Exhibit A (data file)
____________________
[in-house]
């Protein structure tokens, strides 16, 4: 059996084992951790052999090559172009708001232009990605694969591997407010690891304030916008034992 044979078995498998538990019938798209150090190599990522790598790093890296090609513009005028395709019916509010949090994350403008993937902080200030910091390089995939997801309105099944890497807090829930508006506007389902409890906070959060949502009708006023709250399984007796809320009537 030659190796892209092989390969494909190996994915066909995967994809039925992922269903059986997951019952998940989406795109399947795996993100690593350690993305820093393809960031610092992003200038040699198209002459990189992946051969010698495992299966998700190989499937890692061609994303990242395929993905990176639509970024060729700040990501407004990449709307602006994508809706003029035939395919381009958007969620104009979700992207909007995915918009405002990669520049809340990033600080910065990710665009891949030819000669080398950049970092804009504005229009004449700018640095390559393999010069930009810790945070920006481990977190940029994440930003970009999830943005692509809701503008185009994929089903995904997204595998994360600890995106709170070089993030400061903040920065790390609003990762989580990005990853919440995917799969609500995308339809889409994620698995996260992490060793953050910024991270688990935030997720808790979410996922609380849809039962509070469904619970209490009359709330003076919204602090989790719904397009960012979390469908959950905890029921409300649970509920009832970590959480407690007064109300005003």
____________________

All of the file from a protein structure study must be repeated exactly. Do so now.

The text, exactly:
[in-house]
């Protein structure tokens, strides 16, 4: 059996084992951790052999090559172009708001232009990605694969591997407010690891304030916008034992 044979078995498998538990019938798209150090190599990522790598790093890296090609513009005028395709019916509010949090994350403008993937902080200030910091390089995939997801309105099944890497807090829930508006506007389902409890906070959060949502009708006023709250399984007796809320009537 030659190796892209092989390969494909190996994915066909995967994809039925992922269903059986997951019952998940989406795109399947795996993100690593350690993305820093393809960031610092992003200038040699198209002459990189992946051969010698495992299966998700190989499937890692061609994303990242395929993905990176639509970024060729700040990501407004990449709307602006994508809706003029035939395919381009958007969620104009979700992207909007995915918009405002990669520049809340990033600080910065990710665009891949030819000669080398950049970092804009504005229009004449700018640095390559393999010069930009810790945070920006481990977190940029994440930003970009999830943005692509809701503008185009994929089903995904997204595998994360600890995106709170070089993030400061903040920065790390609003990762989580990005990853919440995917799969609500995308339809889409994620698995996260992490060793953050910024991270688990935030997720808790979410996922609380849809039962509070469904619970209490009359709330003076919204602090989790719904397009960012979390469908959950905890029921409300649970509920009832970590959480407690007064109300005003």